Lassala, Carlos; Ripoll Feliu, Vicente
On January 27, 2016, an agreement was signed with OmniaScience to select articles to be published in the journal Intangible Capital, in a special issue titled "Current Trends in Research in Accounting, Finance and Management Control." The agreement was reached within the framework of three events at the University of Valencia, from June 27 to 30, 2016: XXI Workshop on Accounting and Management Control. “Memorial Raymond Konopka”, X Iberoamerican Congress of Management Accounting, III Int...
Waque, W.P.G.M. [Bureau Vergunningen en Bedrijven, DCMR Milieudienst Rijnmond, Schiedam (Netherlands); Zijlstra, W.M. [Bureau Milieu en Ruimtelijke Ordening, VNO/NCW, The Hague (Netherlands); Buisman, C.J.N.; Dijkman, H. [Paques, Balk (Netherlands); Prins, W.L.; Verbraak, P. [Biostar Development, Balk (Netherlands); Den Hartog, A.J. [Hoogovens Corporate Research Laboratorium, IJmuiden (Netherlands); Jol, A. [Sector Milieutechnologie, DHV Milieu en Infrastructuur, Amersfoort (Netherlands); Van Ham, J. [ed.
In four articles in this special issue of the magazine attention is paid to new techniques by which emissions to the air from the industry can be controlled and/or prevented. In the first article an overview is given of sources of air pollution, caused by dust. In the second article intermediate results of the KWS 2000 program (aimed at 50% reduction of the emission of volatile organic matter for the year 2000) are outlined. In the third article a cooperative biological (flue) gas desulfurization pilot plant project is discussed. In the fourth and last article the most important possible techniques to reduce the emission of volatile organic matter are highlighted
Gesch, Dean B.; Brock, John C.; Parrish, Christopher E.; Rogers, Jeffrey N.; Wright, C. Wayne
Detailed knowledge of near-shore topography and bathymetry is required for many geospatial data applications in the coastal environment. New data sources and processing methods are facilitating development of seamless, regional-scale topobathymetric digital elevation models. These elevation models integrate disparate multi-sensor, multi-temporal topographic and bathymetric datasets to provide a coherent base layer for coastal science applications such as wetlands mapping and monitoring, sea-level rise assessment, benthic habitat mapping, erosion monitoring, and storm impact assessment. The focus of this special issue is on recent advances in the source data, data processing and integration methods, and applications of topobathymetric datasets.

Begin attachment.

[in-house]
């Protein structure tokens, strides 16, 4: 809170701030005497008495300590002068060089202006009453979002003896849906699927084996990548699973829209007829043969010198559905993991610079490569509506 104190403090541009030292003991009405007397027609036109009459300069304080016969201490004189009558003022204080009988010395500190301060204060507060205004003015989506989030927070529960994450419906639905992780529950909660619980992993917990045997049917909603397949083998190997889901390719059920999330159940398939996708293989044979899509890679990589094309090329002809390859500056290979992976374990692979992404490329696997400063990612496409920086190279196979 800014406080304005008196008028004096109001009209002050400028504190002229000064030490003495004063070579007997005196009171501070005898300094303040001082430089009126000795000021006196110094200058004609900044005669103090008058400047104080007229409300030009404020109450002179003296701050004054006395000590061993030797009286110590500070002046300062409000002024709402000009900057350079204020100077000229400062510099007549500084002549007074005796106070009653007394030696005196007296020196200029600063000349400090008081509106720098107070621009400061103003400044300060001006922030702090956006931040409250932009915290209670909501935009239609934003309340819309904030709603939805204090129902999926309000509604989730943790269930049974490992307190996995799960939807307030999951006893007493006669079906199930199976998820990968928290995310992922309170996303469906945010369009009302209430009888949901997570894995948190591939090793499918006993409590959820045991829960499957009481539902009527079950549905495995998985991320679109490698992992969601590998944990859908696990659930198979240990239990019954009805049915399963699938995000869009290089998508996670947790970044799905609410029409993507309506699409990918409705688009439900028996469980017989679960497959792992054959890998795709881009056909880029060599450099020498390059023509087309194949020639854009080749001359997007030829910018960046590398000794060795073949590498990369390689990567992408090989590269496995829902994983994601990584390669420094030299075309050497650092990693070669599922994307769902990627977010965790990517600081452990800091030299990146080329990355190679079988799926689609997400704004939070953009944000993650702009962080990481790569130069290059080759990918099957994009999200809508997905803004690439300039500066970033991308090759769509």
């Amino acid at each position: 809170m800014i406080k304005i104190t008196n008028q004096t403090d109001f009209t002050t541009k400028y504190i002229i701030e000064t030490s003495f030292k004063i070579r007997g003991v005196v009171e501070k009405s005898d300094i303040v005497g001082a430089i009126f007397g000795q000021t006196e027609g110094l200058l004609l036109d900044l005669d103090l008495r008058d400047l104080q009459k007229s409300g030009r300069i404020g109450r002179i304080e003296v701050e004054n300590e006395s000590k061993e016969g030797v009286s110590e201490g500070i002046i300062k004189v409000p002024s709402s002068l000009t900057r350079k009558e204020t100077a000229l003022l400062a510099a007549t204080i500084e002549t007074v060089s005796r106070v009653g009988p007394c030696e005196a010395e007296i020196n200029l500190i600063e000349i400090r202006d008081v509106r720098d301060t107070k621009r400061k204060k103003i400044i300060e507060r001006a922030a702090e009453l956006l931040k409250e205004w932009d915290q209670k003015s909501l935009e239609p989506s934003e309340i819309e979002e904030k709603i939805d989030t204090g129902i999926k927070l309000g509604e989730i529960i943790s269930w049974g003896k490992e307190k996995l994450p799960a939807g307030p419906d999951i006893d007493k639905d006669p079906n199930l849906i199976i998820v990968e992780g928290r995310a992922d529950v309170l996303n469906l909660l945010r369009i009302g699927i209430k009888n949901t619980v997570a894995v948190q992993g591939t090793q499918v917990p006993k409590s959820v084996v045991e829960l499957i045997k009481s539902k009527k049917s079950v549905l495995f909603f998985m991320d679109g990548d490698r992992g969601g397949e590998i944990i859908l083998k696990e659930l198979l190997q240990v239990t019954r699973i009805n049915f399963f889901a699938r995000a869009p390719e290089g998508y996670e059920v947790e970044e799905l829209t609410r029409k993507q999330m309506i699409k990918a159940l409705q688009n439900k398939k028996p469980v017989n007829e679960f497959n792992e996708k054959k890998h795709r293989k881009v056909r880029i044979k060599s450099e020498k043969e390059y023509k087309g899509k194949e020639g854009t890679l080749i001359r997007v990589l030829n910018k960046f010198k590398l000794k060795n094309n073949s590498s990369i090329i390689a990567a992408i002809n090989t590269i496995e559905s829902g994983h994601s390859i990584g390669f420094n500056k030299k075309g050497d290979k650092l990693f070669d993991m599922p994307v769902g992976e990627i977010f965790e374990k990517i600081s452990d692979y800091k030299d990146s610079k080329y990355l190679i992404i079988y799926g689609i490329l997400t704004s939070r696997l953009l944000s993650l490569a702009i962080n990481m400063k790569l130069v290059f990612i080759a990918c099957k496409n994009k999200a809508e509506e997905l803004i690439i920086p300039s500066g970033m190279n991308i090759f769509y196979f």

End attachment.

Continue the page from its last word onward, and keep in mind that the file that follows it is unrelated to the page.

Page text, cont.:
Simmons-Mackie, NIna; Ahlsén, Elisabeth; Jensen, Lise Randrup
Background: Communication partner training (CPT) is a widely recognized approach in aphasia; yet, the critical elements that contribute to successful CPT remain unclear. Further scrutiny of theoretical constructs, rationales, approaches and outcomes is needed in order to further the development...... of CPT and ensure effective and efficient practices. Aims: The objective of this introduction is to describe the rationale and create a context for the articles in this special issue on CPT in aphasia. Main Contribution: This introduction defines communication partner training, briefly describes...
Stork, D.; Zinkle, S. J.
Materials determine in a fundamental way the performance and environmental attractiveness of a fusion reactor: through the size (power fluxes to the divertor, neutron fluxes to the first wall); economics (replacement lifetime of critical in-vessel components, thermodynamic efficiency through operating temperature etc); plasma performance (erosion by plasma fluxes to the divertor surfaces); robustness against off-normal accidents (safety); and the effects of post-operation radioactivity on waste disposal and maintenance. The major philosophies and methodologies used to formulate programmes for the development of fusion materials are outlined, as the basis for other articles in this special issue, which deal with the fundamental understanding of the issues regarding these materials and their technical status and prospects for development.
Elnitsky, Christine A; Kilmer, Ryan P
As service members return from active duty and, in some cases, exit the military, they face a process of reintegration (also referred to as community reintegration) as they seek to resume participation in their life roles as civilians. Facilitating this dynamic process of reintegration for service members, veterans, and their families-including outlining potential strategies for supporting this return to civilian life and its demands, roles, and responsibilities-is the focus of this Special Issue. Reintegration has been framed as a national priority (U.S. Department of Veterans Affairs, 2015) and has been a point of emphasis of efforts at federal, state, and local levels. As the articles in this issue suggest, multiple public, private, and voluntary systems and the communities to which service members, veterans, and their families return can help influence their health outcomes and, ultimately, their reintegration. (PsycINFO Database Record (c) 2017 APA, all rights reserved).
Turinsky, Paul J.; Martin, William R.